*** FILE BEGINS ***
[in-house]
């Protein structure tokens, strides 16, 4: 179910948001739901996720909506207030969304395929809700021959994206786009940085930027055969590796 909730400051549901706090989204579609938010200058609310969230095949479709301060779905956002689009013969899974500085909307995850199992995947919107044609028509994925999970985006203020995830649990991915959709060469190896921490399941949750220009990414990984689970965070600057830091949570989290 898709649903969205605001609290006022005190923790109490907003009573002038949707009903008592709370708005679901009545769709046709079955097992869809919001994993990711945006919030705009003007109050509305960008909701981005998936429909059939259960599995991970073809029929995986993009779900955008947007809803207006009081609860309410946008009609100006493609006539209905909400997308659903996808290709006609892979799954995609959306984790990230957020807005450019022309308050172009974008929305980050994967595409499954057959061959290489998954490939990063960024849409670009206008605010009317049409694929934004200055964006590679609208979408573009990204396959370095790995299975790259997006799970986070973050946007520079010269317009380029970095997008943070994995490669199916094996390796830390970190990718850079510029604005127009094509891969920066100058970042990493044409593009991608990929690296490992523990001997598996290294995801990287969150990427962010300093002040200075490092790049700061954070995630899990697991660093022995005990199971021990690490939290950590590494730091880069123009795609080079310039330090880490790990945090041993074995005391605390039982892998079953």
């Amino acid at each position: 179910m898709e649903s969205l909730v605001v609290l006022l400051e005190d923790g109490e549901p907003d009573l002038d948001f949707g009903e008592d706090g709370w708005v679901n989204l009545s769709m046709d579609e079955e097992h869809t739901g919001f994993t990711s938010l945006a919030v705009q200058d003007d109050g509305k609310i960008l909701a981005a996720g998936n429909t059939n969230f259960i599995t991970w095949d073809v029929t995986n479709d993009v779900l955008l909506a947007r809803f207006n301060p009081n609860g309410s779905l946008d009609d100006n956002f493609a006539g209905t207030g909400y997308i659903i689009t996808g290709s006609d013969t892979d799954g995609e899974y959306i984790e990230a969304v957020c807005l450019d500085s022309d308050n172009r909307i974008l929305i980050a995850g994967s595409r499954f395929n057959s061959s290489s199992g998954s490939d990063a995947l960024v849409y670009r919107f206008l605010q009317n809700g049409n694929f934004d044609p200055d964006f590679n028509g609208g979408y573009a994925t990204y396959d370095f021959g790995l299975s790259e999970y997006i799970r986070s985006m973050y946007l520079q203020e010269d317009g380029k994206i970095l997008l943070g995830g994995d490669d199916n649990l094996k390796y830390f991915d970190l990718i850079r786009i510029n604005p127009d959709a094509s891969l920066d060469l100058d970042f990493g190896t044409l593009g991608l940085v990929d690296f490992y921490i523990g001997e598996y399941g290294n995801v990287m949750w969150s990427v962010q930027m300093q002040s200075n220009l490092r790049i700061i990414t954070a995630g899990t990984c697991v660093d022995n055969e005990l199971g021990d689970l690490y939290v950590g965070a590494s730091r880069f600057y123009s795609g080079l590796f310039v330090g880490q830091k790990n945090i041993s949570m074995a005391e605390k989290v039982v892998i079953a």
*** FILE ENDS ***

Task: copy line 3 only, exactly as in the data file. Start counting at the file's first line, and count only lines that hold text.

């Amino acid at each position: 179910m898709e649903s969205l909730v605001v609290l006022l400051e005190d923790g109490e549901p907003d009573l002038d948001f949707g009903e008592d706090g709370w708005v679901n989204l009545s769709m046709d579609e079955e097992h869809t739901g919001f994993t990711s938010l945006a919030v705009q200058d003007d109050g509305k609310i960008l909701a981005a996720g998936n429909t059939n969230f259960i599995t991970w095949d073809v029929t995986n479709d993009v779900l955008l909506a947007r809803f207006n301060p009081n609860g309410s779905l946008d009609d100006n956002f493609a006539g209905t207030g909400y997308i659903i689009t996808g290709s006609d013969t892979d799954g995609e899974y959306i984790e990230a969304v957020c807005l450019d500085s022309d308050n172009r909307i974008l929305i980050a995850g994967s595409r499954f395929n057959s061959s290489s199992g998954s490939d990063a995947l960024v849409y670009r919107f206008l605010q009317n809700g049409n694929f934004d044609p200055d964006f590679n028509g609208g979408y573009a994925t990204y396959d370095f021959g790995l299975s790259e999970y997006i799970r986070s985006m973050y946007l520079q203020e010269d317009g380029k994206i970095l997008l943070g995830g994995d490669d199916n649990l094996k390796y830390f991915d970190l990718i850079r786009i510029n604005p127009d959709a094509s891969l920066d060469l100058d970042f990493g190896t044409l593009g991608l940085v990929d690296f490992y921490i523990g001997e598996y399941g290294n995801v990287m949750w969150s990427v962010q930027m300093q002040s200075n220009l490092r790049i700061i990414t954070a995630g899990t990984c697991v660093d022995n055969e005990l199971g021990d689970l690490y939290v950590g965070a590494s730091r880069f600057y123009s795609g080079l590796f310039v330090g880490q830091k790990n945090i041993s949570m074995a005391e605390k989290v039982v892998i079953a």